A treacherous fault line
Updated: 2014-10-23 07:24
By insisting on demands that have no legal standing, leaders of the Hong Kong Federation of Students have effectively chosen to stand on a treacherous fault line.
In their first dialogue with Hong Kong SAR Government officials held on Tuesday on the city's proposed electoral reforms, the student leaders reiterated their demands for public nomination of 2017 Chief Executive candidates. They were asking for a retraction of the National People's Congress Standing Committee's August decision, and even amendment of the Basic Law, which stipulates that a broadly representative Nominating Committee will nominate future CE candidates.
Under the "One Country, Two Systems" arrangement, the central government has a constitutional role to play in the political development of the HKSAR. The NPCSC has the ultimate authority to interpret the Basic Law, which constitutes the sole legal basis for any changes made to the city's electoral arrangements.
By blatantly defying the central government's constitutional rights, the student leaders have revealed an absence of any real sense of national identity. By insisting on Hong Kong deciding its political development on its own, they are in a sense suggesting they subscribe to the idea of Hong Kong "realizing its self-determination".
This is an idea promoted by a few political fanatics in the city including those behind the "Occupy Central" campaign. They have been trying to foster a so-called "Hong Kong identity" by emphasizing its colonial history and legacy. This is all with the delusion of eventually turning the city into an independent political entity. But this is a road leading to a dead end.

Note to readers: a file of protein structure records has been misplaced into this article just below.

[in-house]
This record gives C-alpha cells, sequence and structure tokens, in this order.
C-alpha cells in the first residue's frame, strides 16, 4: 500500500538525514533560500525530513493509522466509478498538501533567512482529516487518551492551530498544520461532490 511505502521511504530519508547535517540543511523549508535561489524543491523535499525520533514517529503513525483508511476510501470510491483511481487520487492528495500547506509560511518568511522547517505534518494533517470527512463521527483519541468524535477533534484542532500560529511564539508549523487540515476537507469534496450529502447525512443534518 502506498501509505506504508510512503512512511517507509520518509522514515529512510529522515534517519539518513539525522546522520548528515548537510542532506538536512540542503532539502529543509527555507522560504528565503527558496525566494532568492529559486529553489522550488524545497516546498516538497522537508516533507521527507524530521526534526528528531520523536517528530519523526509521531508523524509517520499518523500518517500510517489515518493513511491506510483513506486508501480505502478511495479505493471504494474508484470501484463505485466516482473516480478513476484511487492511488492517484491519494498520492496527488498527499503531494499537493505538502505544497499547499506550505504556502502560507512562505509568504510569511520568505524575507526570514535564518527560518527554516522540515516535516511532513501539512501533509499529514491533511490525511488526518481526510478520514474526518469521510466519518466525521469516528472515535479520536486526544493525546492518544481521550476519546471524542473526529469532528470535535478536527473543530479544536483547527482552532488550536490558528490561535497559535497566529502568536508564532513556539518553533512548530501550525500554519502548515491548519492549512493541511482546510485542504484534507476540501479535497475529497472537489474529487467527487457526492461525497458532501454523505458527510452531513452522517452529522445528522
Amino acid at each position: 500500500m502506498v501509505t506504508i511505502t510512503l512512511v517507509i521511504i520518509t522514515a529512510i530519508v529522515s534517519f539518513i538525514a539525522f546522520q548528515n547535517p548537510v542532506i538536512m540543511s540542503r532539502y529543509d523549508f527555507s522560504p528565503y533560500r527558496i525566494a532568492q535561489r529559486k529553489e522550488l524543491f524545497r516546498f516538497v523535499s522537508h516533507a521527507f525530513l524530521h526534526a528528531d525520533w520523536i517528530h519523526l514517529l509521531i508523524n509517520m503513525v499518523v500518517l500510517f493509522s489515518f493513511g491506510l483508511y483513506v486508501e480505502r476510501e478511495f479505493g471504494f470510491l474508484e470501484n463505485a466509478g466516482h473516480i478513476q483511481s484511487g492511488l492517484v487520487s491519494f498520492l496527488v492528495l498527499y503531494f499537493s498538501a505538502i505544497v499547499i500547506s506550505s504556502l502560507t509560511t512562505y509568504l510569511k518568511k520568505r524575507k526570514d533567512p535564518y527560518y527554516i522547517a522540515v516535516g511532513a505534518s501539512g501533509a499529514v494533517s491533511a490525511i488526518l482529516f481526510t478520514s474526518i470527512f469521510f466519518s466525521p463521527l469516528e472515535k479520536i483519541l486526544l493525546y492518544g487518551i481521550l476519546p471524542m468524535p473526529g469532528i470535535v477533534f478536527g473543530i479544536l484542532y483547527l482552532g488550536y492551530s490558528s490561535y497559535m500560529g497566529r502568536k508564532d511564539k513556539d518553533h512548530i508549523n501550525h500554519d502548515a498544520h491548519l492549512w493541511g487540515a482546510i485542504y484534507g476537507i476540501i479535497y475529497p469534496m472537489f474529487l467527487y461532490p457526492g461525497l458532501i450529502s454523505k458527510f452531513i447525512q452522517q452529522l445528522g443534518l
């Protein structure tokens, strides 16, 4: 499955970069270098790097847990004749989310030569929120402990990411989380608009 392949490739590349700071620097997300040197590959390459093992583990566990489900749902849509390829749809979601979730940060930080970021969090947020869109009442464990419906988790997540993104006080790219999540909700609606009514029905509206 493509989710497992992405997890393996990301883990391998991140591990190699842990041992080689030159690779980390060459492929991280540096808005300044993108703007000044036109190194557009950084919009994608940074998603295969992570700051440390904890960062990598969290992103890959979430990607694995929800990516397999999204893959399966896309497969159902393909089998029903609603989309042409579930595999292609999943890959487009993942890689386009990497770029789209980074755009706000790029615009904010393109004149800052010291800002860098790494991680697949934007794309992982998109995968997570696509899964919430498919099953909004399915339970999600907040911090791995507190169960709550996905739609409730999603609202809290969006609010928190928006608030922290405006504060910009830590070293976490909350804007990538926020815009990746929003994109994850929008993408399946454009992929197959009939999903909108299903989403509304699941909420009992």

For universal suffrage to be implemented as scheduled, and more importantly for democracy to advance in the city, future dialogue on Hong Kong's electoral reforms should be conducted. But it must always be done within the legal framework set by the NPCSC in its Aug 31 decision made in accordance with the Basic Law.
Street politics won't help advance democracy; what it will do is undermine the rule of law. Weeks of chaos and social disruption caused by the "Occupy" campaign should have helped the student leaders and other protestors realize that. Rather than achieving what they have originally intended, their actions have caused so much discord that it threatens the city's social stability and economic well-being.
It is time for student leaders and other organizers of the "Occupy" campaign to call off their protests and get back on the right track. After all, standing on a treacherous fault line, they stand no chance of achieving what they want.